Our June discussion topic challenged Community Groups to chew on ideas for supporting new agriscience teachers as they acclimate. Being a newcomer is tough enough. Add the pressure of high expectations and a tough new job gets even tougher.
But Michigan agriculture is pretty tight-knit, and our Farm Bureau family never fails to rally in support of its own. Launching, sustaining and/or improving the local agriscience program is a common priority among county Farm Bureaus, and the feedback we saw from you reflects that common priority.
It also exposed a closely related challenge: not having a program to support in the first place.
Michigan is mostly well-served with ag education programs—our 105 active FFA chapters have more than 7,900 members in rural, urban and suburban schools—but there are gaps.
Launching a new agriscience program where there is none can be daunting, and there’s no one-size-fits-all approach to pulling it off. It’s tempting to start at the top with the head honcho—the district superintendent—and if they’re sympathetic, you might win the game on that Hail Mary toss.
Better odds come from building a larger, supportive constituency of influential players like the high school principal, school board members, and teachers whose curricula dovetail nicely with agriscience. Even a strong team doesn’t guarantee a win, though; there are academic, financial and structural factors that still complicate the equation.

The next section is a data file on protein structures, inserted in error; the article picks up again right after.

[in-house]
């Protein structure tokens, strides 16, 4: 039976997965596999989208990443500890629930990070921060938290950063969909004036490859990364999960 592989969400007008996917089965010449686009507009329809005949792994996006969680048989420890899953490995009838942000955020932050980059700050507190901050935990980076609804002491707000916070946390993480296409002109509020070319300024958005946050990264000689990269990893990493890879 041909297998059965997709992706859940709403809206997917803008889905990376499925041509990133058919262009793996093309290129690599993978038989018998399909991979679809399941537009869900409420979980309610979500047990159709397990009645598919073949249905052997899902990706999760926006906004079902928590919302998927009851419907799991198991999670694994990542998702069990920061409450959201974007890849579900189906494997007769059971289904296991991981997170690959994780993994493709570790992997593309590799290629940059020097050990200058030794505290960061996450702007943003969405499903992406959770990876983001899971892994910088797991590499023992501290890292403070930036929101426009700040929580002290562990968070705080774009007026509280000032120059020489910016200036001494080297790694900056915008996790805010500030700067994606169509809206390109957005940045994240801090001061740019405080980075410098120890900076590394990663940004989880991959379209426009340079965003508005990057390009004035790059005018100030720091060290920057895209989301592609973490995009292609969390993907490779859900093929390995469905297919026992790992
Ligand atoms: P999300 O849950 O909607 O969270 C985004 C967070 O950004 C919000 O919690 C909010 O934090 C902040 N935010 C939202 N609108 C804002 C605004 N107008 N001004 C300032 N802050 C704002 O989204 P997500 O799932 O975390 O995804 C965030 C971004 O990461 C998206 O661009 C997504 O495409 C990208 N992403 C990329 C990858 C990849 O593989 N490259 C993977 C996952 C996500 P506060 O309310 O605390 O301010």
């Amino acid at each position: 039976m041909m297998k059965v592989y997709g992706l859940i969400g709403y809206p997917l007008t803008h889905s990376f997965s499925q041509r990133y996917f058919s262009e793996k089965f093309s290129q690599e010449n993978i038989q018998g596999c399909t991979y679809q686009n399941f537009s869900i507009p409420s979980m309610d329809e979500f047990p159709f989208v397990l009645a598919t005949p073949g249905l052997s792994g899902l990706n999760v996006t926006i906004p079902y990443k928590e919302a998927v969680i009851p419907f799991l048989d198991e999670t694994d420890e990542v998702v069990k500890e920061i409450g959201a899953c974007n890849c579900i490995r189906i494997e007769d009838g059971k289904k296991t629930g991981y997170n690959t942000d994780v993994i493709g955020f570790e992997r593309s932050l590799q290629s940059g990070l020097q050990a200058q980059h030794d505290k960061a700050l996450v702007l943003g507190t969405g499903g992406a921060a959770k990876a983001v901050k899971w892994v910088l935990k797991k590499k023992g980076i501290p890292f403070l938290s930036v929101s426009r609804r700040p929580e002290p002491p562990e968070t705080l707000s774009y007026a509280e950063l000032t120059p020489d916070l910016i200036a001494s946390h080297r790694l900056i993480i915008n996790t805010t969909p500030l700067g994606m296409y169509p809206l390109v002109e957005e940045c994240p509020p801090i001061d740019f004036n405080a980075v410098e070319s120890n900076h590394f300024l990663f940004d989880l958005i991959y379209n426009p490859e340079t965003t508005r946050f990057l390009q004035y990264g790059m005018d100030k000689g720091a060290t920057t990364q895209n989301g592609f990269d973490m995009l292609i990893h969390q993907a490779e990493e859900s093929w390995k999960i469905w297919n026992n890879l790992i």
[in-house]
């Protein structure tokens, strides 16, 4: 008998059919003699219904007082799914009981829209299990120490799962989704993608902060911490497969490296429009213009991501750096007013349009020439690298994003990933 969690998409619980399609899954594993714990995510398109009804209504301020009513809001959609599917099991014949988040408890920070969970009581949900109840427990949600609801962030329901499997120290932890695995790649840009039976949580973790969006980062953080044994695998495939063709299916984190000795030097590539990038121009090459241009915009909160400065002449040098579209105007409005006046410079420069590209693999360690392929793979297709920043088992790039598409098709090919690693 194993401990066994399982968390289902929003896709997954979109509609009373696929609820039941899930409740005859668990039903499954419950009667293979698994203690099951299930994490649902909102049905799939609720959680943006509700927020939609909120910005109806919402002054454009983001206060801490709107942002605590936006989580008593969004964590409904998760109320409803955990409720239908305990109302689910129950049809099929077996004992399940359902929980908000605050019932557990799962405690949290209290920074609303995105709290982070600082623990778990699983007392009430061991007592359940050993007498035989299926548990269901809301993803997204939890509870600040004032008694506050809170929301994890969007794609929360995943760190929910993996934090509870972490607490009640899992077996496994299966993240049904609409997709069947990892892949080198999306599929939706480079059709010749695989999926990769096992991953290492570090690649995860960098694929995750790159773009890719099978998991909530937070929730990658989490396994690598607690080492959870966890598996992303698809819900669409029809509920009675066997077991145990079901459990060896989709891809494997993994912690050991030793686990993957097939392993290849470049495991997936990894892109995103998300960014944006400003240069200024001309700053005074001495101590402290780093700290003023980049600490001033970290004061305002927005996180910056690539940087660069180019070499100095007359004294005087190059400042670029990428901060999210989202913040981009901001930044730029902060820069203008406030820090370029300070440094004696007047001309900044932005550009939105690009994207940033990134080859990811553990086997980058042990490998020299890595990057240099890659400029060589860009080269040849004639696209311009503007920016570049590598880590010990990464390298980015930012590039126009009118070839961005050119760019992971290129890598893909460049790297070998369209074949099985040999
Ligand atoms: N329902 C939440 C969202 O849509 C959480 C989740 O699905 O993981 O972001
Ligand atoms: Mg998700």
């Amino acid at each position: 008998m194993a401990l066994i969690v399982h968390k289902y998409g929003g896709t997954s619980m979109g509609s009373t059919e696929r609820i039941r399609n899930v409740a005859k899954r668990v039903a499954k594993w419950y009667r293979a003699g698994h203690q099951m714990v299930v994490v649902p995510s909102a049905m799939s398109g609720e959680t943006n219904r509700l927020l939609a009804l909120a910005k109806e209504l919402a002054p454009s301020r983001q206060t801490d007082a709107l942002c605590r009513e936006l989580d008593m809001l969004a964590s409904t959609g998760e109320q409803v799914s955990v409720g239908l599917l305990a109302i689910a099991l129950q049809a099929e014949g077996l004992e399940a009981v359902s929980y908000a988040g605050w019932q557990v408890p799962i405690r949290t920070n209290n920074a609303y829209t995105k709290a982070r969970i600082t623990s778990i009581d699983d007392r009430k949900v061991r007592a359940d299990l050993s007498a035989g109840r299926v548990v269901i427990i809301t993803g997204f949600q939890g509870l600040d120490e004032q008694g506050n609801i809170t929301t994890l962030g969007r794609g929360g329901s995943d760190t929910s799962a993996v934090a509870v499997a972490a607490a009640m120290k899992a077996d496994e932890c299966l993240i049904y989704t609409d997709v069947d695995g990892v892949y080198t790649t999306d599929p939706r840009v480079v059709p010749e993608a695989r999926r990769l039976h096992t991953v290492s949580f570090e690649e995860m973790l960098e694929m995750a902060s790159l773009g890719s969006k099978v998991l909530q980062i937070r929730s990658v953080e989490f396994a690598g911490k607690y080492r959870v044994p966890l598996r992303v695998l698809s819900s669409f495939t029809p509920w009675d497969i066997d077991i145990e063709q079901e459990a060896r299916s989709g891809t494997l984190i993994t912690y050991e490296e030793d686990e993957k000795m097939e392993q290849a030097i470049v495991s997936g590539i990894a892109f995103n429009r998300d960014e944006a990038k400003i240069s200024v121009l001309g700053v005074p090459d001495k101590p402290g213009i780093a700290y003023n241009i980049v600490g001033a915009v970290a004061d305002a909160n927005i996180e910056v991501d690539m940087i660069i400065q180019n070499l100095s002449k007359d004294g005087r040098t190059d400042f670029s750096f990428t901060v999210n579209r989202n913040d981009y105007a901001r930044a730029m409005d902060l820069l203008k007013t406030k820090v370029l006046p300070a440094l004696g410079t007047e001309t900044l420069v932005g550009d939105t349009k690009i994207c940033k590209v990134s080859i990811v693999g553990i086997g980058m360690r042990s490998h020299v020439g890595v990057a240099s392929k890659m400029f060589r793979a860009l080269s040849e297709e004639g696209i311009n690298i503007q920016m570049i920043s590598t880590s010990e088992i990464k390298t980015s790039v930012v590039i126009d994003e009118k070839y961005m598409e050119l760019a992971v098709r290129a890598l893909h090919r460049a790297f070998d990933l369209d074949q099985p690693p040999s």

On the bright side, MSU is accelerating ag-educator recruitment with programs like the Michigan Teach Ag campaign (www.facebook.com/MITeachAg/), designed to promote the Agriculture, Food and Natural Resources Education degree program.
For more one-on-one coaching fit to your particular situation, contact MFB High School & Collegiate Specialist Katie Eisenberger (517-679-5444 or [email protected]) or Mark Forbush, the Agriculture, Food and Natural Resources Education Outreach Specialist at MSU ([email protected]).
Question #1: What barriers—and what opportunities—would your area pose for a first-year ag teacher inheriting your local agriscience program?
Question #2: What support does your county Farm Bureau provide to agriscience teachers? And do those efforts help the teacher pursue their vision for the program?
Question #3: How could your county Farm Bureau and its members help welcome a new ag teacher to the community, guiding them toward useful allies and away from potential pitfalls?
Question #4: How would you rally to support an ambitious new ag teacher if they ruffled feathers with new ideas outside the familiar routine of their predecessor?